This free app has so many features, it is worldwide with a decent amount of users in Australia and New Zealand adding data too. You will connect with over 7 million other anglers and browse over 1.7 million good fishing locations, it is a priceless tool to have out on the boat. Features include: Fishing forecast for your location (showing specific fish likely to be around, weather, tides etc), tips and tricks from millions of other fishermen worldwide, best bait suggestions for the type of fish you’re hoping to snag, the ability to identify any fish by uploading a photo, social networking to show off your best catches, maps showing where others have caught fish nearby and what types, track your personal fishing history and more.

The app is free, however there is an option to upgrade to Fishbrain premium on a monthly or yearly subscription ($7.99 USD/Month or $59.99 USD/Year). It is worth subscribing to have access to more detailed forecast information and shared catch spots, as well as quite a few extra features only available in the premium version.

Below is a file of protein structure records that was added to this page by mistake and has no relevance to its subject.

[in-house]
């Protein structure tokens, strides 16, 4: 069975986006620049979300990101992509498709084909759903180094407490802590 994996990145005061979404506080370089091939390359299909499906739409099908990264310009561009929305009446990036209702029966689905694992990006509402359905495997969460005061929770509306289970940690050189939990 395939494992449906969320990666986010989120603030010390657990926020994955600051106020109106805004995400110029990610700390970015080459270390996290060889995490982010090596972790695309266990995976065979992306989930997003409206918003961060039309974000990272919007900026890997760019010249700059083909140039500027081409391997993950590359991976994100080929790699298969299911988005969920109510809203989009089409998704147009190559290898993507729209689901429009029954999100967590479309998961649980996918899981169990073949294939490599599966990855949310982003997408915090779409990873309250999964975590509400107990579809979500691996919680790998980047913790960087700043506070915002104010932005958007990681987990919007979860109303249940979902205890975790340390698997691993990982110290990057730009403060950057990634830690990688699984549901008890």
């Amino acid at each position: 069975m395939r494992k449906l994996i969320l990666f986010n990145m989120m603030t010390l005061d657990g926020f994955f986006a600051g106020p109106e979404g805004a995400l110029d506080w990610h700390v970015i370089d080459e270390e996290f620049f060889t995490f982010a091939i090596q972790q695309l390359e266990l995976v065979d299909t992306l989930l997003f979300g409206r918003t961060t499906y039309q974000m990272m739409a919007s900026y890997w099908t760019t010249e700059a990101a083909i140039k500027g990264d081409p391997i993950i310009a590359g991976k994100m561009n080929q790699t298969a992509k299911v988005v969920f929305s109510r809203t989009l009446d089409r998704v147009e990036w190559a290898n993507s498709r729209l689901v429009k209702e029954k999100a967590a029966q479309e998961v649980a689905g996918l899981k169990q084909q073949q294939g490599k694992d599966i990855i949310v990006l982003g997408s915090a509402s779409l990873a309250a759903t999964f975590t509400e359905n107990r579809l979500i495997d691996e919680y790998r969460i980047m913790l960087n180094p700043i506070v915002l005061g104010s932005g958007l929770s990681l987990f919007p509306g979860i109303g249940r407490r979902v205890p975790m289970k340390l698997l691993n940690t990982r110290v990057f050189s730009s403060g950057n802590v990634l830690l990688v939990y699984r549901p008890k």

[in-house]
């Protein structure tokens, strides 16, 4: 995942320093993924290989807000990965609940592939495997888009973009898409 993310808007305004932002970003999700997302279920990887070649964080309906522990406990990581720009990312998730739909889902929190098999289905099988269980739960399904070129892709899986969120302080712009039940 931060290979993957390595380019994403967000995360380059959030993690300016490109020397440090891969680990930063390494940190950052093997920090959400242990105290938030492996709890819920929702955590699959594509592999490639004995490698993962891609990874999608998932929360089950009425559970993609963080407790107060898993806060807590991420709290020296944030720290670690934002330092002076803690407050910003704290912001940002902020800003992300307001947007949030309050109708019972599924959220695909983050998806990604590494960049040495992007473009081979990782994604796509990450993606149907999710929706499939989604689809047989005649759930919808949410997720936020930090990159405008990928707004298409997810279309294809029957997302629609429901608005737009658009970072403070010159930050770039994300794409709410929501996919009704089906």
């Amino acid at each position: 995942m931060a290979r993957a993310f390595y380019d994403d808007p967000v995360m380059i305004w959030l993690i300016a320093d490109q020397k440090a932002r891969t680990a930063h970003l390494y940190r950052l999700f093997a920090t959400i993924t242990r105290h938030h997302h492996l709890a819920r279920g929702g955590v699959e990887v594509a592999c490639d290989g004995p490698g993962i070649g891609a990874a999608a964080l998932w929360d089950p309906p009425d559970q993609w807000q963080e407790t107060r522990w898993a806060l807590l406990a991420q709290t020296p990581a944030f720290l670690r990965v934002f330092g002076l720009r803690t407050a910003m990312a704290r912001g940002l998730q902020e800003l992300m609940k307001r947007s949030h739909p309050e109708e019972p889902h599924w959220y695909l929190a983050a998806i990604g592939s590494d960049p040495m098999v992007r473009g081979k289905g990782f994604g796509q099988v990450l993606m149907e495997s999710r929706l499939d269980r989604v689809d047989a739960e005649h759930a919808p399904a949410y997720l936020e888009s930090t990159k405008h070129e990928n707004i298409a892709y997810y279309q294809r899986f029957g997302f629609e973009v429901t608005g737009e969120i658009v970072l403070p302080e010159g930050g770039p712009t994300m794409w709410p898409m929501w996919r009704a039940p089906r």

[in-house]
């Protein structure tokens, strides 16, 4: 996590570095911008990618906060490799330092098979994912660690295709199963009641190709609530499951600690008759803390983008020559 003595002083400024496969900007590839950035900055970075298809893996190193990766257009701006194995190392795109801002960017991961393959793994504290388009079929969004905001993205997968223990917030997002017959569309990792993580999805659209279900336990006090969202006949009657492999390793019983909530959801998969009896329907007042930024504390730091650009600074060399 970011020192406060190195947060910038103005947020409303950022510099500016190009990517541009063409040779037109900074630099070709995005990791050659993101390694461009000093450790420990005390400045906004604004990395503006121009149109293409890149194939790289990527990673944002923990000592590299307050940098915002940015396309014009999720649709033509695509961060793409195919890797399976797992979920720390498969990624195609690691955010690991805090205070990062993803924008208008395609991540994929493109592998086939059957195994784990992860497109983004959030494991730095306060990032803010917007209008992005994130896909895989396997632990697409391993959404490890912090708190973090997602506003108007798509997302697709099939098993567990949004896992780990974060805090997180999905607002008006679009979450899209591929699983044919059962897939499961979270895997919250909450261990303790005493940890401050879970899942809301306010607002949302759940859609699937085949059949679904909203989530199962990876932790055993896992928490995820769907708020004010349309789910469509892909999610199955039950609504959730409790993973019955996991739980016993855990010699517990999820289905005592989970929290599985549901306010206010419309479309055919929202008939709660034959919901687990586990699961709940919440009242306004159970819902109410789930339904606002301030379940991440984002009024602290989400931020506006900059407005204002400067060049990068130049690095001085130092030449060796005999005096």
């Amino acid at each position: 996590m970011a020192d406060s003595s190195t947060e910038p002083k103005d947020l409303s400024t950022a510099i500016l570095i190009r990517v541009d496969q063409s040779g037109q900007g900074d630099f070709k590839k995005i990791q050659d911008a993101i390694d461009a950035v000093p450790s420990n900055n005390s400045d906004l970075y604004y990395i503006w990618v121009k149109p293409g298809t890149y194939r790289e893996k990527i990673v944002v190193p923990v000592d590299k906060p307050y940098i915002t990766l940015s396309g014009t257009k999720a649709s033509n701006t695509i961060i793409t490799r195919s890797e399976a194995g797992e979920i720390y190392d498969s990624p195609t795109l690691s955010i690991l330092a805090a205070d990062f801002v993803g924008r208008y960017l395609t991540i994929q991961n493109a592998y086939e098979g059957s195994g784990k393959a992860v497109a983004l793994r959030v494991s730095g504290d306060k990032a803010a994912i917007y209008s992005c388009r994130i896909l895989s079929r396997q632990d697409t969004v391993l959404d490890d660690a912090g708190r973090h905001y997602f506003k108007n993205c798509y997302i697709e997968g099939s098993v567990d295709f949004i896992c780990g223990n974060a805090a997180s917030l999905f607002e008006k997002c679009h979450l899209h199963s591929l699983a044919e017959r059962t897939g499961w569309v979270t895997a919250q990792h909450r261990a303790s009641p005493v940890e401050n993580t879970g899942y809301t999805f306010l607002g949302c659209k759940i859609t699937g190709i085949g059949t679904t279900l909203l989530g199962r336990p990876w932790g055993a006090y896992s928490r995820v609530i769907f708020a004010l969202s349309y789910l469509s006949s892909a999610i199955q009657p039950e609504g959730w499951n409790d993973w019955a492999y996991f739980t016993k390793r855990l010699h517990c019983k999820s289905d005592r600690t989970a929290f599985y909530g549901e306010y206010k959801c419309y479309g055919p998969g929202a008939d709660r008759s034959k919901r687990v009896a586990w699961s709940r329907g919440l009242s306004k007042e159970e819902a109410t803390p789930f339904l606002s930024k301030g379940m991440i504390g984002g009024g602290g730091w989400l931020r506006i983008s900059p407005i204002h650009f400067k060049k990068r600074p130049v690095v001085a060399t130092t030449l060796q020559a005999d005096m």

To learn more about Fishbrain or download the app take a look at their website.

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Photo on Pixabay

Anchor Watch by lukassen (IOS Only)

This is an important app for safety and peace of mind. It uses your smart phone’s GPS to check if your position has moved outside set limits (which you choose yourself). If your anchor is moving you will be alerted immediately through multiple notification types: sound alerts, vibrations, calls to you or a ship mate, popups, texts and email alerts, you can choose which of these to have activated in the settings too. You can sleep easily, rest assured that you will be woken if rough seas and bad weather throw you off course or if for any reason your anchor is lifted off the sea floor. This may also be helpful in maintaining a good fishing spot, when you want to stay in the same place that is showing a lot of fish activity.

The app can be purchased at a one off cost of $1.69 (NZD), and you can also purchase advanced nautical maps with offline downloads for each area through the app. The maps are also added to and updated by an online community of users so you stay up to date.

You can find similar anchor watch apps on the Google Play store as well, such as ‘Anchor Watch/Alarm by Peckish Sloth’, but Lukassen’s Anchor Watch app is the highest rated and most popular of it’s type available, and high up in the best boating apps overall too.